DD: If I take the example of the last fifty years, in 1960, planted Champagne acreage stood at 10,000 hectares (20,000 acres). In 1980 this number was 20,000 hectares (42,000 acres) and at the end of the 1990s there were 30,000 hectares (66,000 acres). So, the Champagne region’s production has grown significantly between the 1960s and the year 2000. Yet the wines are as compelling and as expressive as ever, responding to the demanding quality criteria of our customers. I believe that we still have sites in Champagne of outstanding quality that are not yet planted. Additionally, what I think is fantastic with this reassessment of the region is that it is being conducted scientifically, by experts and not because of economic pressures or simply to expand production as some might think. We are going to take our time in Champagne to identify those areas where the vine can not only generate fruit of a quality commensurate with what is in production today but possibly even surpass this.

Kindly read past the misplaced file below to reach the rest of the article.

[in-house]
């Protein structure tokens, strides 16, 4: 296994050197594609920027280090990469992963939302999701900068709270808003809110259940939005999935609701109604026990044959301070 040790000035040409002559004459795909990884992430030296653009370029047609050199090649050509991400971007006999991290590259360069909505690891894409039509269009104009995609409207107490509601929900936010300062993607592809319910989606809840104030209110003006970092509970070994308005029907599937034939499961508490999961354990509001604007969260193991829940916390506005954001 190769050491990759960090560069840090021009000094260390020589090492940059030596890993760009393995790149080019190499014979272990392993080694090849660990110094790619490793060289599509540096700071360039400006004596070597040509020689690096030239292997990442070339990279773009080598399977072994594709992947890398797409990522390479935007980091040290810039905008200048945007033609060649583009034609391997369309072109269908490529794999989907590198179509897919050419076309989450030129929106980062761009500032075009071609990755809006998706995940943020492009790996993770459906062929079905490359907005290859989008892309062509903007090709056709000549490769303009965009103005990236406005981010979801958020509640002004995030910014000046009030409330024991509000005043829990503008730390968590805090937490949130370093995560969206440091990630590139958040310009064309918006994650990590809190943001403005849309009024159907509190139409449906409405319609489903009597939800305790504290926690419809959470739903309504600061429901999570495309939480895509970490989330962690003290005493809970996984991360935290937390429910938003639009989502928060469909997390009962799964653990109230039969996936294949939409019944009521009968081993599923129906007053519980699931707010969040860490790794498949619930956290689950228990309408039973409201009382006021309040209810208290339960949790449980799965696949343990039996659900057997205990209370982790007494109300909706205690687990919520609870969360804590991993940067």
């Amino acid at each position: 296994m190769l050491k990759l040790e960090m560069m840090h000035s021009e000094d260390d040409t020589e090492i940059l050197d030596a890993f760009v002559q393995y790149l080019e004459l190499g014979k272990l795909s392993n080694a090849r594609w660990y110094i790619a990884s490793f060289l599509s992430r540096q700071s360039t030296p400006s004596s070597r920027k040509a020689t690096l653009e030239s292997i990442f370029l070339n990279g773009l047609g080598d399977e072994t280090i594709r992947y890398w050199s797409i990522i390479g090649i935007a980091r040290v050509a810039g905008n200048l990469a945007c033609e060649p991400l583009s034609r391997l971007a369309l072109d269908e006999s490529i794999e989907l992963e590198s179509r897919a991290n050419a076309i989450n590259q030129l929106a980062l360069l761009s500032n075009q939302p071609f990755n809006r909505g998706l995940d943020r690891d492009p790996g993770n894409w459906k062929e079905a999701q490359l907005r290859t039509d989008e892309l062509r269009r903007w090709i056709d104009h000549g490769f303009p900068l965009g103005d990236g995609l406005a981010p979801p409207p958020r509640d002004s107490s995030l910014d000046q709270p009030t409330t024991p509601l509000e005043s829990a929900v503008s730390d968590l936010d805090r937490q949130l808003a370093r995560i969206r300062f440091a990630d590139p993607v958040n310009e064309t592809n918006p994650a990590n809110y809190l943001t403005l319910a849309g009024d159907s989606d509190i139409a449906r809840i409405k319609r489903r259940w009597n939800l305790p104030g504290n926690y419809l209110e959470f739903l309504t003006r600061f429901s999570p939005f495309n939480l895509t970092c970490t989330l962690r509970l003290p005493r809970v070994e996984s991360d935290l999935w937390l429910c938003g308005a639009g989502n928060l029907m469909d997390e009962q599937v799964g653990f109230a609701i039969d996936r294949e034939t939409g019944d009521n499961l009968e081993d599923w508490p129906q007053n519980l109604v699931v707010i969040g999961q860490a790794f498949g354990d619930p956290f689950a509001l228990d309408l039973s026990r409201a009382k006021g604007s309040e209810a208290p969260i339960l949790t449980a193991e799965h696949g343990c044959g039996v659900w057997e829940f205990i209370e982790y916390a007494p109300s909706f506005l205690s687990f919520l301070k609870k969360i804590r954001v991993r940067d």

STTG: At a recent tasting and seminar in San Francisco involving the wines of Veuve Clicquot you were unequivocal in your philosophy regarding the critical importance of the quality of a producer’s entry-level wine. Can you elaborate on this philosophy for our readers and why you consider your iconic non–vintage, Yellow label cuvée to be of such importance?